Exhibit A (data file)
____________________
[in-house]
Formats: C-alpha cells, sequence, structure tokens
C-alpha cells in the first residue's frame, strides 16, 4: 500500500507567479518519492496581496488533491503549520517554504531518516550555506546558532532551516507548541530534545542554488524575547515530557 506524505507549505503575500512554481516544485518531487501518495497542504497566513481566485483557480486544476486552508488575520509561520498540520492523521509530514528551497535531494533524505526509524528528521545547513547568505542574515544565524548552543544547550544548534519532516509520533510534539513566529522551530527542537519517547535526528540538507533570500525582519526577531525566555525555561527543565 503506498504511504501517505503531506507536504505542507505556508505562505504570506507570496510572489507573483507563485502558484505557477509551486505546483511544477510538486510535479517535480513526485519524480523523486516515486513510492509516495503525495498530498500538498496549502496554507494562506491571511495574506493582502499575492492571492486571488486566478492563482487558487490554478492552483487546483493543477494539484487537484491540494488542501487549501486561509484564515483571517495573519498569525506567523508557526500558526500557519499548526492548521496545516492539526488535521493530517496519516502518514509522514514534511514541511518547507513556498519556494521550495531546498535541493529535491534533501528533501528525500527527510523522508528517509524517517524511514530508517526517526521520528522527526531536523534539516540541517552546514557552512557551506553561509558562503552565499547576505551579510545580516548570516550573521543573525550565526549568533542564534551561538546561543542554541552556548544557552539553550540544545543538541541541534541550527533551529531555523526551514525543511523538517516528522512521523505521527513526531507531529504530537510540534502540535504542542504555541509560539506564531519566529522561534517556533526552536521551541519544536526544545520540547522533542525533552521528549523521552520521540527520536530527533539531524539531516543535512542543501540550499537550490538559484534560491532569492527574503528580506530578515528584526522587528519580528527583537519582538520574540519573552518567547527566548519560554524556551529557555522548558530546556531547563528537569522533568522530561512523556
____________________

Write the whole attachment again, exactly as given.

[in-house]
Formats: C-alpha cells, sequence, structure tokens
C-alpha cells in the first residue's frame, strides 16, 4: 500500500507567479518519492496581496488533491503549520517554504531518516550555506546558532532551516507548541530534545542554488524575547515530557 506524505507549505503575500512554481516544485518531487501518495497542504497566513481566485483557480486544476486552508488575520509561520498540520492523521509530514528551497535531494533524505526509524528528521545547513547568505542574515544565524548552543544547550544548534519532516509520533510534539513566529522551530527542537519517547535526528540538507533570500525582519526577531525566555525555561527543565 503506498504511504501517505503531506507536504505542507505556508505562505504570506507570496510572489507573483507563485502558484505557477509551486505546483511544477510538486510535479517535480513526485519524480523523486516515486513510492509516495503525495498530498500538498496549502496554507494562506491571511495574506493582502499575492492571492486571488486566478492563482487558487490554478492552483487546483493543477494539484487537484491540494488542501487549501486561509484564515483571517495573519498569525506567523508557526500558526500557519499548526492548521496545516492539526488535521493530517496519516502518514509522514514534511514541511518547507513556498519556494521550495531546498535541493529535491534533501528533501528525500527527510523522508528517509524517517524511514530508517526517526521520528522527526531536523534539516540541517552546514557552512557551506553561509558562503552565499547576505551579510545580516548570516550573521543573525550565526549568533542564534551561538546561543542554541552556548544557552539553550540544545543538541541541534541550527533551529531555523526551514525543511523538517516528522512521523505521527513526531507531529504530537510540534502540535504542542504555541509560539506564531519566529522561534517556533526552536521551541519544536526544545520540547522533542525533552521528549523521552520521540527520536530527533539531524539531516543535512542543501540550499537550490538559484534560491532569492527574503528580506530578515528584526522587528519580528527583537519582538520574540519573552518567547527566548519560554524556551529557555522548558530546556531547563528537569522533568522530561512523556